On June 21, 2011, the Fifth Circuit Court of Appeals ruled in In re Evans Industries, Inc., that a purchaser of assets from a bankrupt company cannot make a claim against a holdback escrow account for expenses incurred while cleaning up hazardous waste that the bankrupt company left behind. Pursuant to an asset purchase agreement, Grief Industrial Packaging and Services purchased five facilities from Evans Industries, Incorporated. Under the terms of the agreement, Grief placed more than $1.6 million in a holdback escrow account from which it was entitled to make claims for certain expenses. Any disputed claim would be submitted to the bankruptcy court for resolution. After Grief took possession of the facilities, it made a claim against the holdback escrow account for $649,633.75 in expenses that it incurred in removing and disposing of hundreds of barrels of hazardous material left behind by Evans at four facilities. To dispute Grief’s cost recovery claim, the Chapter 11 Trustee filed a complaint on behalf of Evans.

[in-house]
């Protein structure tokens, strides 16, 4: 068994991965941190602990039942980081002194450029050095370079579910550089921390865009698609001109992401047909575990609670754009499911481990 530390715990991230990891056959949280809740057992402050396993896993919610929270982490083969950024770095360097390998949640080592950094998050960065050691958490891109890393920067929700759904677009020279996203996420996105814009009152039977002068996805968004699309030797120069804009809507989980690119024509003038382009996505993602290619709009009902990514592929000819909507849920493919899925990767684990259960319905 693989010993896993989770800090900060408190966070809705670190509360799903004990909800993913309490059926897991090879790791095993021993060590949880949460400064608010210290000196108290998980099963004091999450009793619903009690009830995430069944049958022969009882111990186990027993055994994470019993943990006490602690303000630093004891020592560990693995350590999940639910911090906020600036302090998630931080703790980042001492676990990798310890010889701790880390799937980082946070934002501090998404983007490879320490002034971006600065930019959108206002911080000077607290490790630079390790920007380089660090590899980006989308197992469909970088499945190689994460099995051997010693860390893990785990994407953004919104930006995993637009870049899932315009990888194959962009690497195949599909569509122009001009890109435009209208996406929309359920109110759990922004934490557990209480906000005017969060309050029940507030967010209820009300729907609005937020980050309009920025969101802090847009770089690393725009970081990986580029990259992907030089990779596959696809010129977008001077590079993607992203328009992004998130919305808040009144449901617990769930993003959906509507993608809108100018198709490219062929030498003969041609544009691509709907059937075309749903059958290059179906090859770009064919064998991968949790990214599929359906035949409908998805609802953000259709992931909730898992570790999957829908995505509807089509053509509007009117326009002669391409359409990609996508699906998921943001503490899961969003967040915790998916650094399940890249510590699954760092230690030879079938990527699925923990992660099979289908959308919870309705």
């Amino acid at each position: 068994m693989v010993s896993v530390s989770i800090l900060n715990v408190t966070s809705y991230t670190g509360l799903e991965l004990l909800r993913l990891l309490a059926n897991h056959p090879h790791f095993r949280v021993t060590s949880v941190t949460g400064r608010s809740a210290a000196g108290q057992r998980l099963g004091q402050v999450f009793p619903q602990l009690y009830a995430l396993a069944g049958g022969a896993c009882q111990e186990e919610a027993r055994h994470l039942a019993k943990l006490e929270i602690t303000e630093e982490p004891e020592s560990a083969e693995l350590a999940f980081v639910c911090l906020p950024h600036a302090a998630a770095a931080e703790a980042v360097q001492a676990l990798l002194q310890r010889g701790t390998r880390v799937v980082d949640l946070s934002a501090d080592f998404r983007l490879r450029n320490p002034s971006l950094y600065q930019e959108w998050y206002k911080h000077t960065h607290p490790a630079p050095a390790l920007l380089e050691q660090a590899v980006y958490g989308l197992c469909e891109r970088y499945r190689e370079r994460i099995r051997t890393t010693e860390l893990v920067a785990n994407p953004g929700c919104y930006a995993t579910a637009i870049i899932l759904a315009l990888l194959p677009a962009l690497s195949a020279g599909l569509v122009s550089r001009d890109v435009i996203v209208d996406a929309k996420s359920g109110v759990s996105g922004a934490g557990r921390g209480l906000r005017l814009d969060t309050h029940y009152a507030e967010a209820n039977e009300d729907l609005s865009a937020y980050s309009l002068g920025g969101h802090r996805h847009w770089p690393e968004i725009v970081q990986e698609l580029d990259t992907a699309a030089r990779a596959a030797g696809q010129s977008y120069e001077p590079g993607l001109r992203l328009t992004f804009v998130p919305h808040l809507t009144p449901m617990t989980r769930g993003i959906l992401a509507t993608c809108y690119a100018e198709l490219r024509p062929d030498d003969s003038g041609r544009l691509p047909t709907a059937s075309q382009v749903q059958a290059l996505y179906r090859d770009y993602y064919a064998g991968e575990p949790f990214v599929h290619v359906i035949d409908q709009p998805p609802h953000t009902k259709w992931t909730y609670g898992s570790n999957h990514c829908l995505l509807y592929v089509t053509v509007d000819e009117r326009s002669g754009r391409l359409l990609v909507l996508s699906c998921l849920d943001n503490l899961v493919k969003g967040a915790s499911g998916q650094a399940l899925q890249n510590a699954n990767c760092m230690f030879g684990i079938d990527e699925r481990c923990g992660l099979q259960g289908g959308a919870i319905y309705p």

The Court of Appeals considered the proper interpretation of the asset purchase agreement to determine whether Evans breached its warranty that the facilities complied with all relevant environmental regulations, and whether Evans retained responsibility for environmental cleanup costs that accrued prior to the asset purchase agreement. Affirming the rulings by the bankruptcy court and the federal district court, the Court of Appeals concluded that the asset purchase agreement consigned responsibility to Evans, but the agreement did not say that Grief could engage in remediation on its own initiative and turn over the bill to the holdback escrow account.
For more information about this ruling, please contact Frank Deveau or any member of Taft's Environmental Practice Group.
The author acknowledges the able assistance and analysis of Jinee Majors, a Taft summer intern.